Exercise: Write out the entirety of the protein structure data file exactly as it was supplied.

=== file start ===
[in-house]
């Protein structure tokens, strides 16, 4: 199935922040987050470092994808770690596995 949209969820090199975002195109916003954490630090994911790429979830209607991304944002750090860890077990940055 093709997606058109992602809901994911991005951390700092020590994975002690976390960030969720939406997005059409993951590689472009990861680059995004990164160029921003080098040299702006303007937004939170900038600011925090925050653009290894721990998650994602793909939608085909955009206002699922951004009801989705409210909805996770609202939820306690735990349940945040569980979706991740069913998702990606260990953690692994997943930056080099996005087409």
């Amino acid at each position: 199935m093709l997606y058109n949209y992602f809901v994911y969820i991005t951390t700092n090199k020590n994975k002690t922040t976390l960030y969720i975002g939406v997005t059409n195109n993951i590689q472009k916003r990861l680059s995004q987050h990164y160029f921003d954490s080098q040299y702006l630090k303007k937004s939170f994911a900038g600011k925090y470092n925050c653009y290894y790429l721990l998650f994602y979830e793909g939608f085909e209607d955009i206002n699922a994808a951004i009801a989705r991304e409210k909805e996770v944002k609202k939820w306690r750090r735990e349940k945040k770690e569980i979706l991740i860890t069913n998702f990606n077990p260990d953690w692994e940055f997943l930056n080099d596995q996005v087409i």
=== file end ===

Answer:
[in-house]
């Protein structure tokens, strides 16, 4: 199935922040987050470092994808770690596995 949209969820090199975002195109916003954490630090994911790429979830209607991304944002750090860890077990940055 093709997606058109992602809901994911991005951390700092020590994975002690976390960030969720939406997005059409993951590689472009990861680059995004990164160029921003080098040299702006303007937004939170900038600011925090925050653009290894721990998650994602793909939608085909955009206002699922951004009801989705409210909805996770609202939820306690735990349940945040569980979706991740069913998702990606260990953690692994997943930056080099996005087409």
């Amino acid at each position: 199935m093709l997606y058109n949209y992602f809901v994911y969820i991005t951390t700092n090199k020590n994975k002690t922040t976390l960030y969720i975002g939406v997005t059409n195109n993951i590689q472009k916003r990861l680059s995004q987050h990164y160029f921003d954490s080098q040299y702006l630090k303007k937004s939170f994911a900038g600011k925090y470092n925050c653009y290894y790429l721990l998650f994602y979830e793909g939608f085909e209607d955009i206002n699922a994808a951004i009801a989705r991304e409210k909805e996770v944002k609202k939820w306690r750090r735990e349940k945040k770690e569980i979706l991740i860890t069913n998702f990606n077990p260990d953690w692994e940055f997943l930056n080099d596995q996005v087409i």